The Javan gibbon and the pileated gibbon were exceptions due to their particular styles of locomotion, which involve using long, hook-like hands and long forelimbs for swinging and climbing. 

Most out of a total of 128 individuals in 36 species were shown to reach adult-level food manipulation competence before or around weaning – the transition from the mother’s milk to solids.

28 out of the 36 species demonstrated this competence before or around weaning, six at weaning and just two after weaning. 

To illustrate the difference between species, researchers produced a phylogenetic tree of the 36 species and their age at which they demonstrated reaching an adult level of competence in terms of skills and dexterity with their hands and limbs. 

Some species were found to take longer to reach this level – pileated gibbon, Javan gibbon, Sumatran orangutan, chimpanzee, bonobo and western gorilla.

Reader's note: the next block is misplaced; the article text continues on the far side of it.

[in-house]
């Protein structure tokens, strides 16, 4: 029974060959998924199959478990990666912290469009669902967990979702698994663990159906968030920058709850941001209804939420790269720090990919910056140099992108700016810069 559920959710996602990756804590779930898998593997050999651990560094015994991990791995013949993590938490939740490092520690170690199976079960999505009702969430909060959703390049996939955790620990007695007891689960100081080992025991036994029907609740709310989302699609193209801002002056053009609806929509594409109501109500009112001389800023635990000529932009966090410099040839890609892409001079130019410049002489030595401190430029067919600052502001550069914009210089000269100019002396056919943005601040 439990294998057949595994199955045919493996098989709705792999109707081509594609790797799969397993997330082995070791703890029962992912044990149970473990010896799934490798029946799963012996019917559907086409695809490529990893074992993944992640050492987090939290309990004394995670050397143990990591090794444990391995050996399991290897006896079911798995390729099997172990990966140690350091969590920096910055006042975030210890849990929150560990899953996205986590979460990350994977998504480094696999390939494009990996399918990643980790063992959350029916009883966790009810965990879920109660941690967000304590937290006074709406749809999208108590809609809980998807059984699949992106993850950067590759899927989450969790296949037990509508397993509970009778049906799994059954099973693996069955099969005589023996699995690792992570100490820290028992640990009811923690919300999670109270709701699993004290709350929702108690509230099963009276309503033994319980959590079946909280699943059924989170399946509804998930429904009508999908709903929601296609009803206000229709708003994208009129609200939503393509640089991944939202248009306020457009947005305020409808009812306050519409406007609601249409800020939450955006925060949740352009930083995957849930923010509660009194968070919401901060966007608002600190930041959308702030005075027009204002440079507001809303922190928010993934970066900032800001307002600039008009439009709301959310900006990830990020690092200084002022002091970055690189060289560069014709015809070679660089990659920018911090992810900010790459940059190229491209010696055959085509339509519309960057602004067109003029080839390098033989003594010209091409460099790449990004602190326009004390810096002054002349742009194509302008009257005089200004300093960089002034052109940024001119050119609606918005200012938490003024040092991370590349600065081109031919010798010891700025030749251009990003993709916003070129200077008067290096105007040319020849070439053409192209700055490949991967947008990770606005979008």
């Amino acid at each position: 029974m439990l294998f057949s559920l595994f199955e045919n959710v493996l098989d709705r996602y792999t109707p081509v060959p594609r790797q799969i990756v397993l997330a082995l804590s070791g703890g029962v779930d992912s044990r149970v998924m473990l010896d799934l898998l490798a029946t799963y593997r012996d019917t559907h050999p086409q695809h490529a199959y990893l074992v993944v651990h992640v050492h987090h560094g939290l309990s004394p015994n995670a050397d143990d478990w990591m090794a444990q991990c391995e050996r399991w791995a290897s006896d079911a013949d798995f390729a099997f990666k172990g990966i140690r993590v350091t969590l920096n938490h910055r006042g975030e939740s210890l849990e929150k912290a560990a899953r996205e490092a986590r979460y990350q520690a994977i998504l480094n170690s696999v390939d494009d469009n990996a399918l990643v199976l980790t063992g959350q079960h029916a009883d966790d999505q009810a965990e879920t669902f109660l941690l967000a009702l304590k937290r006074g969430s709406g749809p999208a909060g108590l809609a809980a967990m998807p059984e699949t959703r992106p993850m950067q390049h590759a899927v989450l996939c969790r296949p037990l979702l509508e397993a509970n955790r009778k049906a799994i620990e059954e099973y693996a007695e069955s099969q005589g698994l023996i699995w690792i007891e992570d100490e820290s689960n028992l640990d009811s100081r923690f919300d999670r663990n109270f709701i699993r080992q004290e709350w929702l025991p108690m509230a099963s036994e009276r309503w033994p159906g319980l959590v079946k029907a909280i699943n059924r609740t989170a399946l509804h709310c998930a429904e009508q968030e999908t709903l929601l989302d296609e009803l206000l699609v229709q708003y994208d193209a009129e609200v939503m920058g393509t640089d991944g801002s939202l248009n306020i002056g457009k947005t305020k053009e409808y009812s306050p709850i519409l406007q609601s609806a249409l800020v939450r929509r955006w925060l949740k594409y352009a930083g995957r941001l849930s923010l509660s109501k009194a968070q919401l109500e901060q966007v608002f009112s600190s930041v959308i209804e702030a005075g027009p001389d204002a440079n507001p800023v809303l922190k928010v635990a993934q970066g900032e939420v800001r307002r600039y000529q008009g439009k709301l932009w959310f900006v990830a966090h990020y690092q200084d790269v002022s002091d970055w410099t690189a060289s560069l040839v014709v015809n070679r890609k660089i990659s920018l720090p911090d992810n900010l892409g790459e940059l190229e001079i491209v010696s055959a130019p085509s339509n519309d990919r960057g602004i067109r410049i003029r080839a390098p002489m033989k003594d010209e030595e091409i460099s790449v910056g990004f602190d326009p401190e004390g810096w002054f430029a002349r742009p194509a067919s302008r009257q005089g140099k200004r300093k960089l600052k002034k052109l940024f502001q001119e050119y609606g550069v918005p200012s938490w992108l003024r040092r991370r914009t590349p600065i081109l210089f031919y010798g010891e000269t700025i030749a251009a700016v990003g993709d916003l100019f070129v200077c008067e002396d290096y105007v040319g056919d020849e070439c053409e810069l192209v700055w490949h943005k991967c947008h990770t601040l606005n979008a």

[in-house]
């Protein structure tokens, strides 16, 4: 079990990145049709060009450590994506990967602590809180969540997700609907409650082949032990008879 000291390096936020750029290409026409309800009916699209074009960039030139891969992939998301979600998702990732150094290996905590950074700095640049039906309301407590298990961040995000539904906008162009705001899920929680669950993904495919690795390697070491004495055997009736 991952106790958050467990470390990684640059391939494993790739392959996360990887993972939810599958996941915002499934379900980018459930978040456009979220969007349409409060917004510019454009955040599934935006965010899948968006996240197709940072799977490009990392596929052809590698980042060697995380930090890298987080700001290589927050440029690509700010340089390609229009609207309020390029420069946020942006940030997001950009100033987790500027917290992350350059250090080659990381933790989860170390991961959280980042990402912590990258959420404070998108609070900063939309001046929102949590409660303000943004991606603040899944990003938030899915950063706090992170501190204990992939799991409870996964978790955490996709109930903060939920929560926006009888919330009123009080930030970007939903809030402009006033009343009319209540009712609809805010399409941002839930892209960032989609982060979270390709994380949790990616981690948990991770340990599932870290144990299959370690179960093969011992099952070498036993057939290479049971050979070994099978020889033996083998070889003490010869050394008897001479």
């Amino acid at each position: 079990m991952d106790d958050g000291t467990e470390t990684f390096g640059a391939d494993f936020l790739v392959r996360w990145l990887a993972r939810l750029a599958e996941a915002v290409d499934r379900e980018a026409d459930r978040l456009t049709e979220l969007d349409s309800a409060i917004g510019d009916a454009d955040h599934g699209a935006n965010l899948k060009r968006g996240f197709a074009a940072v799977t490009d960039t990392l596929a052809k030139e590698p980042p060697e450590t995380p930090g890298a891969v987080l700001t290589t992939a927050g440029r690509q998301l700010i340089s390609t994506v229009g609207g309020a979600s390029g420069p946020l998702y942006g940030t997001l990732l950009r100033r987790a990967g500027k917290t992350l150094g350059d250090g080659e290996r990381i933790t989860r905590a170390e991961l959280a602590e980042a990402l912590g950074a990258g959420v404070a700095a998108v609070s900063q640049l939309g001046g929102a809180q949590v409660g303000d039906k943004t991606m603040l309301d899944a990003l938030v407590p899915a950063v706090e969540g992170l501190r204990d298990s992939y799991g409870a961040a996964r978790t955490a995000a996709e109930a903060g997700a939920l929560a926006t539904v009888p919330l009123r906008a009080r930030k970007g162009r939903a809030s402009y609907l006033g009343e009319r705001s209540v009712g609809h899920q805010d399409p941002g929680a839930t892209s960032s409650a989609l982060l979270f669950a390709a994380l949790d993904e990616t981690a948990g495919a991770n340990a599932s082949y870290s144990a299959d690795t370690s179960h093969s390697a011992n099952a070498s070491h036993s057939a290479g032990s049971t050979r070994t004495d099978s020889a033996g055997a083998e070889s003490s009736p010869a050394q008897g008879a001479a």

On the other end of the scale – species that reached competence sooner – were red-handed tamarin (saguinus midas) and other species from the saguinus genus. 

Saguinus or tamarins are squirrel-sized monkeys and typically have moustache-like facial hairs and look very different to apes.  

Also in the early skill competence bracket was the stunning golden lion tamarin (leontopithecus rosalia) known for its long bright reddish orange fur.  

The team concluded that the age at which a species gained competence in food manipulation correlates with its adult brain size. 

This supports the idea that traits associated with large brains are inherently linked to longer developmental durations.